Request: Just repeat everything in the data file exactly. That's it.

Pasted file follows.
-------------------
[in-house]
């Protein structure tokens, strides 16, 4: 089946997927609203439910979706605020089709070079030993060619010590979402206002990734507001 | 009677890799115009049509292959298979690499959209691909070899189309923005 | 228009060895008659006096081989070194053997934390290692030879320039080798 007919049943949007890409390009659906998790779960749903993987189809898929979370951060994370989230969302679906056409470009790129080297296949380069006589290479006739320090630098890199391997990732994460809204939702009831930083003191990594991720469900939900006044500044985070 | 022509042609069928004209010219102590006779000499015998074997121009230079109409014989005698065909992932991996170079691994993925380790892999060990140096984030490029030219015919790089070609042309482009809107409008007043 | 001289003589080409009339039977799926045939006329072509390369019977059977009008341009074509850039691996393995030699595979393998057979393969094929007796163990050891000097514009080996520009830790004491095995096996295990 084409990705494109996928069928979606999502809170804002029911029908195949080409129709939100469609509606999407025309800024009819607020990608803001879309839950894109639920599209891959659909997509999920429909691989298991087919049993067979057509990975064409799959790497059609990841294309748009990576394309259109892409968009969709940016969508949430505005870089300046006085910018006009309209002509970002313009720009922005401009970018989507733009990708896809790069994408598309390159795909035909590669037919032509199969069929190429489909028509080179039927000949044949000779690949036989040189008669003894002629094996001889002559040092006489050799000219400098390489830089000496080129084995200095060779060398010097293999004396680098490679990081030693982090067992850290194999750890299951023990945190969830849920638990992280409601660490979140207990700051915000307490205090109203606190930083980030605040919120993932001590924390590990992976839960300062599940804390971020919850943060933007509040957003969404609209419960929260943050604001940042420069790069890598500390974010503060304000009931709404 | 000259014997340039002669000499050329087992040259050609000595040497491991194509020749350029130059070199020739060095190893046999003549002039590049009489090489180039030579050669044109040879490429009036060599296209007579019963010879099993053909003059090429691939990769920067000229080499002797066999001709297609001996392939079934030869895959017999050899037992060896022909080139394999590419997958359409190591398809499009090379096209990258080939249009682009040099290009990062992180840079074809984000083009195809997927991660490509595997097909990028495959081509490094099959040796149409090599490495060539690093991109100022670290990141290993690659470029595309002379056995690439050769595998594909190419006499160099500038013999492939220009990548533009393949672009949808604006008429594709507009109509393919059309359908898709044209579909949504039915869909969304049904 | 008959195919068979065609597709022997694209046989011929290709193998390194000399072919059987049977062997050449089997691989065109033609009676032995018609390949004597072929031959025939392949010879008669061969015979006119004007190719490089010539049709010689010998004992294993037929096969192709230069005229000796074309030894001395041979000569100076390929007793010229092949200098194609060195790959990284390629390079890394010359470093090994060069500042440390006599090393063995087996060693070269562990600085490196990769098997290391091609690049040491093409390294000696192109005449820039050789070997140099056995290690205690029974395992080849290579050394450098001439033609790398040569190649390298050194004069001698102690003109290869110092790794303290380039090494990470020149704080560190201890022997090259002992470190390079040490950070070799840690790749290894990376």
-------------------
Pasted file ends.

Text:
[in-house]
């Protein structure tokens, strides 16, 4: 089946997927609203439910979706605020089709070079030993060619010590979402206002990734507001 | 009677890799115009049509292959298979690499959209691909070899189309923005 | 228009060895008659006096081989070194053997934390290692030879320039080798 007919049943949007890409390009659906998790779960749903993987189809898929979370951060994370989230969302679906056409470009790129080297296949380069006589290479006739320090630098890199391997990732994460809204939702009831930083003191990594991720469900939900006044500044985070 | 022509042609069928004209010219102590006779000499015998074997121009230079109409014989005698065909992932991996170079691994993925380790892999060990140096984030490029030219015919790089070609042309482009809107409008007043 | 001289003589080409009339039977799926045939006329072509390369019977059977009008341009074509850039691996393995030699595979393998057979393969094929007796163990050891000097514009080996520009830790004491095995096996295990 084409990705494109996928069928979606999502809170804002029911029908195949080409129709939100469609509606999407025309800024009819607020990608803001879309839950894109639920599209891959659909997509999920429909691989298991087919049993067979057509990975064409799959790497059609990841294309748009990576394309259109892409968009969709940016969508949430505005870089300046006085910018006009309209002509970002313009720009922005401009970018989507733009990708896809790069994408598309390159795909035909590669037919032509199969069929190429489909028509080179039927000949044949000779690949036989040189008669003894002629094996001889002559040092006489050799000219400098390489830089000496080129084995200095060779060398010097293999004396680098490679990081030693982090067992850290194999750890299951023990945190969830849920638990992280409601660490979140207990700051915000307490205090109203606190930083980030605040919120993932001590924390590990992976839960300062599940804390971020919850943060933007509040957003969404609209419960929260943050604001940042420069790069890598500390974010503060304000009931709404 | 000259014997340039002669000499050329087992040259050609000595040497491991194509020749350029130059070199020739060095190893046999003549002039590049009489090489180039030579050669044109040879490429009036060599296209007579019963010879099993053909003059090429691939990769920067000229080499002797066999001709297609001996392939079934030869895959017999050899037992060896022909080139394999590419997958359409190591398809499009090379096209990258080939249009682009040099290009990062992180840079074809984000083009195809997927991660490509595997097909990028495959081509490094099959040796149409090599490495060539690093991109100022670290990141290993690659470029595309002379056995690439050769595998594909190419006499160099500038013999492939220009990548533009393949672009949808604006008429594709507009109509393919059309359908898709044209579909949504039915869909969304049904 | 008959195919068979065609597709022997694209046989011929290709193998390194000399072919059987049977062997050449089997691989065109033609009676032995018609390949004597072929031959025939392949010879008669061969015979006119004007190719490089010539049709010689010998004992294993037929096969192709230069005229000796074309030894001395041979000569100076390929007793010229092949200098194609060195790959990284390629390079890394010359470093090994060069500042440390006599090393063995087996060693070269562990600085490196990769098997290391091609690049040491093409390294000696192109005449820039050789070997140099056995290690205690029974395992080849290579050394450098001439033609790398040569190649390298050194004069001698102690003109290869110092790794303290380039090494990470020149704080560190201890022997090259002992470190390079040490950070070799840690790749290894990376």